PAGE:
To adapt the words of some venerable Austrian nuns, how do you solve a problem like 'Ulysses'? Considered by most to be the greatest book of the 20th century, it is also, notoriously, one of its most difficult. How do you film a book where each character exists in a narrative set on 16 June, 1904, but also corresponds parodically to Greek mythology. Where each chapter is a parody, pastiche, interrogation of a whole host of literary styles and conventions, where almost every line is an allusion, crucially mutated, to literature, theology, philosophy, history etc. Where each character, event, setting, is subject to rigorous verbal deconstruction, so that they can seem to dissolve in front of our eyes, and put back in playfully different combinations; or where whole episodes evolve from word games. Where each setting is rich in historical significance, providing a meta-narrative to all the squabbling narratives that comprise 'Ulysses'.
Take, for example, the episode 'Proteus', where Stephen Dedalus walks on the beach. In the book, his mixture of observation and thought creates an unsettling, difficult text, where what he sees and what he thinks meld indistinguishably into one another, and the reader risks getting lost, fixed as he is in the flux of Stephen's head, not guided by an impartial narrator. We travel in fragments, on a Dublin beach, through the centuries, from Elsinore to the Renaissance to Paris, from literature and politics to memory, all the while doused in vast philosophical imponderables. Strick shows us a young man walking on a beach chased by a dog to the bathetic recitation of the novel's words. On paper, the dog inspires a number of puns, including colonialism, intellectual slavery and man's mortality. Here it's just a dog. The words are full of soundbites such as 'ineluctable modality of the visible', phrases that have to be gone over, worked out, understood, necessitating maybe even a dictionary. To have them sped read seems self-defeating, unless you know the book, and if you are only making a film for people who've read the book, than what's the point?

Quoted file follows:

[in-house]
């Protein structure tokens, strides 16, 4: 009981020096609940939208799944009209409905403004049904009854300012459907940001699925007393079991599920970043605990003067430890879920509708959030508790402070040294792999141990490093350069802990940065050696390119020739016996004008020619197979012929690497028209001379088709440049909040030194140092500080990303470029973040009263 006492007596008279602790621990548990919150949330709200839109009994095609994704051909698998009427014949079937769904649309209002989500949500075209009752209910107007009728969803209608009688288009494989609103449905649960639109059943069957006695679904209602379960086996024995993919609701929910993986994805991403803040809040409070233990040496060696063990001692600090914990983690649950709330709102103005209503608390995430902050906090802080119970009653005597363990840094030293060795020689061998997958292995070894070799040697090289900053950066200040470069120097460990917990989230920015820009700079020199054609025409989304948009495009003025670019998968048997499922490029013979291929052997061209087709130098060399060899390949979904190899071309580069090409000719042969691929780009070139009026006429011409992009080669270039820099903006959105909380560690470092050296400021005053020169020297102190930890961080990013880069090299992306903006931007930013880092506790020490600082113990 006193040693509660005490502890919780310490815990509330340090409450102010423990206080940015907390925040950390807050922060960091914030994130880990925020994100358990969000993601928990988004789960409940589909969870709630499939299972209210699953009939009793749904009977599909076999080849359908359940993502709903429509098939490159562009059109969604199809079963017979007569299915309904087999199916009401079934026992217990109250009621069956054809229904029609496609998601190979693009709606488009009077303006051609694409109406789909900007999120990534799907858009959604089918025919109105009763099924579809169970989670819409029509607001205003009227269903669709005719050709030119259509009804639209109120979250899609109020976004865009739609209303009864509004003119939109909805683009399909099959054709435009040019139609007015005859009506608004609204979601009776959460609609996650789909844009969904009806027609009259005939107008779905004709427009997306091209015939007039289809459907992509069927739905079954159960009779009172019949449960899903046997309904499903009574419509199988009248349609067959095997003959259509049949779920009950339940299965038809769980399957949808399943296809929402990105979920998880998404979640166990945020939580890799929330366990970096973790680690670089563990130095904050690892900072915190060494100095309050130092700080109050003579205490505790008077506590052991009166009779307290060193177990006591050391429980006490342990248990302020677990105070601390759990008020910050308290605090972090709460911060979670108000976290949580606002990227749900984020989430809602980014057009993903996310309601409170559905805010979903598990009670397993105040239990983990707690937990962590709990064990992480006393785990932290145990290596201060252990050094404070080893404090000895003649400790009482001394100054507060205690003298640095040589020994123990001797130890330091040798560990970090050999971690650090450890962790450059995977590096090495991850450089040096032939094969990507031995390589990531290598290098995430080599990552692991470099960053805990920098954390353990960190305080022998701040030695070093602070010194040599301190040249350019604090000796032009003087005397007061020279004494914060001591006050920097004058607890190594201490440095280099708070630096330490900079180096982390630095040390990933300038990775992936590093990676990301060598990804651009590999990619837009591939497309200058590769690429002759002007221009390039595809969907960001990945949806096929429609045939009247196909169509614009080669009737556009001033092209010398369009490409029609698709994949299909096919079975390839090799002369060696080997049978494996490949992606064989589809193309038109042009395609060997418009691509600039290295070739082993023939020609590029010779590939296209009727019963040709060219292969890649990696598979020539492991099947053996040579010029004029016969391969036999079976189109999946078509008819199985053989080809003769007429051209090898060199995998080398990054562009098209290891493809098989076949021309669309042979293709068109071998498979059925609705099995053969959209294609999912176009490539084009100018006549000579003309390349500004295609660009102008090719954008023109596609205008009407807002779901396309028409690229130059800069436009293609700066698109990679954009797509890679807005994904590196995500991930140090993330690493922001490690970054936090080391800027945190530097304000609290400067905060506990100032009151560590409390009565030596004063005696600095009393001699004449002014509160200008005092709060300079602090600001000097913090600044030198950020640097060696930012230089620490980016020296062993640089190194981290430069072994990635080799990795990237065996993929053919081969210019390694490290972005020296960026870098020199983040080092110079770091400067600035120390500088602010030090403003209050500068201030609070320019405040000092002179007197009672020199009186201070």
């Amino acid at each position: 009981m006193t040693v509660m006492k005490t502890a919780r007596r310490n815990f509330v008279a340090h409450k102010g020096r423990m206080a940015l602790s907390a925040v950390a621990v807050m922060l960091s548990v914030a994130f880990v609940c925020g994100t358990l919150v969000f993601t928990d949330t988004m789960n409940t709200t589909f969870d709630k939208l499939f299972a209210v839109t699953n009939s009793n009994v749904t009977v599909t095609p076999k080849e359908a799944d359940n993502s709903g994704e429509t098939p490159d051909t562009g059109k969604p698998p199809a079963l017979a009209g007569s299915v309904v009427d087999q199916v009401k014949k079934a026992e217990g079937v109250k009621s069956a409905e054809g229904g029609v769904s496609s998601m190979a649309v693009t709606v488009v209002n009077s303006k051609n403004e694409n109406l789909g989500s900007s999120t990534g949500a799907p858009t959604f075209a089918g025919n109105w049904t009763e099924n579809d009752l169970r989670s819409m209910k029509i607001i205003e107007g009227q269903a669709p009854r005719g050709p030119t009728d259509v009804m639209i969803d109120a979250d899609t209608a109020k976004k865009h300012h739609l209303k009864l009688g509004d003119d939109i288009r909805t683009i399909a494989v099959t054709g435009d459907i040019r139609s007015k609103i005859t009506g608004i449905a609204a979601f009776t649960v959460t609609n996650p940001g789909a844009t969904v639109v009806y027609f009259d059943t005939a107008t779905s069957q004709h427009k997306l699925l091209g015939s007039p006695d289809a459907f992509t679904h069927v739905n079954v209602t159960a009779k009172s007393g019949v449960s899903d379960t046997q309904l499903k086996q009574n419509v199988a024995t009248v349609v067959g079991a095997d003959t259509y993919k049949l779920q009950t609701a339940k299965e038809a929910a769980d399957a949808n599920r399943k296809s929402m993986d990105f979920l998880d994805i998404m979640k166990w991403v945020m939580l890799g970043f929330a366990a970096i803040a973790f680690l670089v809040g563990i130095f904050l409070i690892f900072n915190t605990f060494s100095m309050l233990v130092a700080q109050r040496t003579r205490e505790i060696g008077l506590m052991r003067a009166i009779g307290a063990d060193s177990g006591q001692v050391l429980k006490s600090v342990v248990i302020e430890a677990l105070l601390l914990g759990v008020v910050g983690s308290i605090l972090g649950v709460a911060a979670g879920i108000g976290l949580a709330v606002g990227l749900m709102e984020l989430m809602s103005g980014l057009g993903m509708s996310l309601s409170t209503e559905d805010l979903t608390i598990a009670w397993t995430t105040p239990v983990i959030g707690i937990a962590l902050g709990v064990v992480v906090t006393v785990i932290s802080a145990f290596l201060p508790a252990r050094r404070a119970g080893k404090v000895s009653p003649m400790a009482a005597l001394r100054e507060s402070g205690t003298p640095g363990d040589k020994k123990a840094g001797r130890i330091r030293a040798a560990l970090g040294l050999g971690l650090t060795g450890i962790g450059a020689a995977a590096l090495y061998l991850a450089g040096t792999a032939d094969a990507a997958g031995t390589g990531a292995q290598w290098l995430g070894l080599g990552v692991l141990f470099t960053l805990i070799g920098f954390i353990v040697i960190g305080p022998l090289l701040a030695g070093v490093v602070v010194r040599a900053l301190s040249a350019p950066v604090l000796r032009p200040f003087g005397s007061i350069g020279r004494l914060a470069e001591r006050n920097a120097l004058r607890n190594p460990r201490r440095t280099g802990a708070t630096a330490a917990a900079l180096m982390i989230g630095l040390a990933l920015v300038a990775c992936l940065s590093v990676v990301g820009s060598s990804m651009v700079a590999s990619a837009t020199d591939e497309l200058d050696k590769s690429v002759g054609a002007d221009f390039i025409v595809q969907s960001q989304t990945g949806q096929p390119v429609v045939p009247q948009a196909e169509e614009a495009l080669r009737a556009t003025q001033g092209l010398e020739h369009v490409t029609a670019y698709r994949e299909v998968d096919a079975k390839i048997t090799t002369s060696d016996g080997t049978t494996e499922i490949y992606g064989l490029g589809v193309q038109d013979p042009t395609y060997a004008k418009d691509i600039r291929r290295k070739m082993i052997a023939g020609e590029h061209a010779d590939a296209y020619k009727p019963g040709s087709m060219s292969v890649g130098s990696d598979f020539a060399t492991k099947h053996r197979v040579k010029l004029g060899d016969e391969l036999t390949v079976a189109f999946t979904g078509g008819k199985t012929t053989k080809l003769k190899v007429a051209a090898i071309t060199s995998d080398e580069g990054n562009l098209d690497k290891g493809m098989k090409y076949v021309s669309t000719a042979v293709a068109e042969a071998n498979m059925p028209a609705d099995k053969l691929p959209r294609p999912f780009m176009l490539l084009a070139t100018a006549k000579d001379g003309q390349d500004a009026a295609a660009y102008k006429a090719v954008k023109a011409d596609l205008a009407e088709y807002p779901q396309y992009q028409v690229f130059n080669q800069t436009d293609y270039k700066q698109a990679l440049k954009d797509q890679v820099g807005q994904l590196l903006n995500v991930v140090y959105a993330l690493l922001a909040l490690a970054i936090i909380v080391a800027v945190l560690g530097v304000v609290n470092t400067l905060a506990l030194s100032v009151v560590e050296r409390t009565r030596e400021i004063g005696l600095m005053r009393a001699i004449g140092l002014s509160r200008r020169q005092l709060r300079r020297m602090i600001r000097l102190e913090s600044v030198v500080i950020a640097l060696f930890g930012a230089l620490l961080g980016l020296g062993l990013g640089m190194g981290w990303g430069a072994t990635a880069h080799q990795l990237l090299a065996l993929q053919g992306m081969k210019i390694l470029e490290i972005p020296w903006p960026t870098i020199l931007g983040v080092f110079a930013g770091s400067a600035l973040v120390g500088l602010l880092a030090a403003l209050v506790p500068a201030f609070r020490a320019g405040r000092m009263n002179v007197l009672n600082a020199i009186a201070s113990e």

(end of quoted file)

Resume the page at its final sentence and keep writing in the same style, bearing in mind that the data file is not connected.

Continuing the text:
Strick films the formal landmine of 'Ulysses' with a studied focus on narrative. He avoids structural rupture, or any attempt to translate the novel's techniques, many borrowed from cinema, into film. A true 'Ulysses' would require someone with fiendish formal daring, a massive intellect, a sense of history and place, but also someone with a love of stories, resonant sentimentality, and popular culture, and, especially, a taste for farce. Godard of the 60s, maybe, or Richard Lester. Or some unholy mixture of Welles, Huston and Gerald Thomas.
ULYSSES is redundant, full of scenes slavishly recreated with dialogue spouted verbatim, but arbitrarily selected so that they make no sense. It might have been an idea to take a couple of digestible narrative lines and create a film around them, but Strick wants to get everything, and, in a standard feature film, can only give a few minutes to each episode, which makes a nonsense of them. Even on this level, his filming is fizzleless, flat, cautious, as if what is said in 'Ulysses' is crucial, when, of course, it's how it's said that counts. The crucial dichotomy of the novel, between Stephen's intellectualism and Bloom's corporeality, is fudged, and the triangle between Stephen (man), Bloom (womanly man) and Molly (woman) only comes about by pilfering the book's structure.